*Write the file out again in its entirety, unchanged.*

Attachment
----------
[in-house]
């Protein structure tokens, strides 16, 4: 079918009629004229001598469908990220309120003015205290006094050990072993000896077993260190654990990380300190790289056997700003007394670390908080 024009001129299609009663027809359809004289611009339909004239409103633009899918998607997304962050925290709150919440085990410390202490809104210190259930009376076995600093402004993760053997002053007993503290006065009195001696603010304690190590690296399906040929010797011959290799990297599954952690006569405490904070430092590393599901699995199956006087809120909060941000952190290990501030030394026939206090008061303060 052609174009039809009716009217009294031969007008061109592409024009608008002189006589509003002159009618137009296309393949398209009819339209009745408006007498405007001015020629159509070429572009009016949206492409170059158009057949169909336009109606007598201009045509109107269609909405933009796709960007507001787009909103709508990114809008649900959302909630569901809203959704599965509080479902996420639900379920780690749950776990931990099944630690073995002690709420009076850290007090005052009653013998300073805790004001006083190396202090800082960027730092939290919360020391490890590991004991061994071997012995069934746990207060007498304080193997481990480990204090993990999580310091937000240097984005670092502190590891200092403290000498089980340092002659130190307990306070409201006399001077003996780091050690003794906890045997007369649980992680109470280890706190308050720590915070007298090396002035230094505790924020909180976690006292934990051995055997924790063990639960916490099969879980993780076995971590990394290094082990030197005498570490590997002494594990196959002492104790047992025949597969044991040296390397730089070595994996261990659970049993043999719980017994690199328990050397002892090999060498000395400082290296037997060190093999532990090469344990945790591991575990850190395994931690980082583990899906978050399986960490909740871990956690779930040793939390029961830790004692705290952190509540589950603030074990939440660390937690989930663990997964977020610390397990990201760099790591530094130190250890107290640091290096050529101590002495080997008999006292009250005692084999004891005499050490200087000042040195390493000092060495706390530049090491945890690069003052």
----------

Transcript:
[in-house]
């Protein structure tokens, strides 16, 4: 079918009629004229001598469908990220309120003015205290006094050990072993000896077993260190654990990380300190790289056997700003007394670390908080 024009001129299609009663027809359809004289611009339909004239409103633009899918998607997304962050925290709150919440085990410390202490809104210190259930009376076995600093402004993760053997002053007993503290006065009195001696603010304690190590690296399906040929010797011959290799990297599954952690006569405490904070430092590393599901699995199956006087809120909060941000952190290990501030030394026939206090008061303060 052609174009039809009716009217009294031969007008061109592409024009608008002189006589509003002159009618137009296309393949398209009819339209009745408006007498405007001015020629159509070429572009009016949206492409170059158009057949169909336009109606007598201009045509109107269609909405933009796709960007507001787009909103709508990114809008649900959302909630569901809203959704599965509080479902996420639900379920780690749950776990931990099944630690073995002690709420009076850290007090005052009653013998300073805790004001006083190396202090800082960027730092939290919360020391490890590991004991061994071997012995069934746990207060007498304080193997481990480990204090993990999580310091937000240097984005670092502190590891200092403290000498089980340092002659130190307990306070409201006399001077003996780091050690003794906890045997007369649980992680109470280890706190308050720590915070007298090396002035230094505790924020909180976690006292934990051995055997924790063990639960916490099969879980993780076995971590990394290094082990030197005498570490590997002494594990196959002492104790047992025949597969044991040296390397730089070595994996261990659970049993043999719980017994690199328990050397002892090999060498000395400082290296037997060190093999532990090469344990945790591991575990850190395994931690980082583990899906978050399986960490909740871990956690779930040793939390029961830790004692705290952190509540589950603030074990939440660390937690989930663990997964977020610390397990990201760099790591530094130190250890107290640091290096050529101590002495080997008999006292009250005692084999004891005499050490200087000042040195390493000092060495706390530049090491945890690069003052």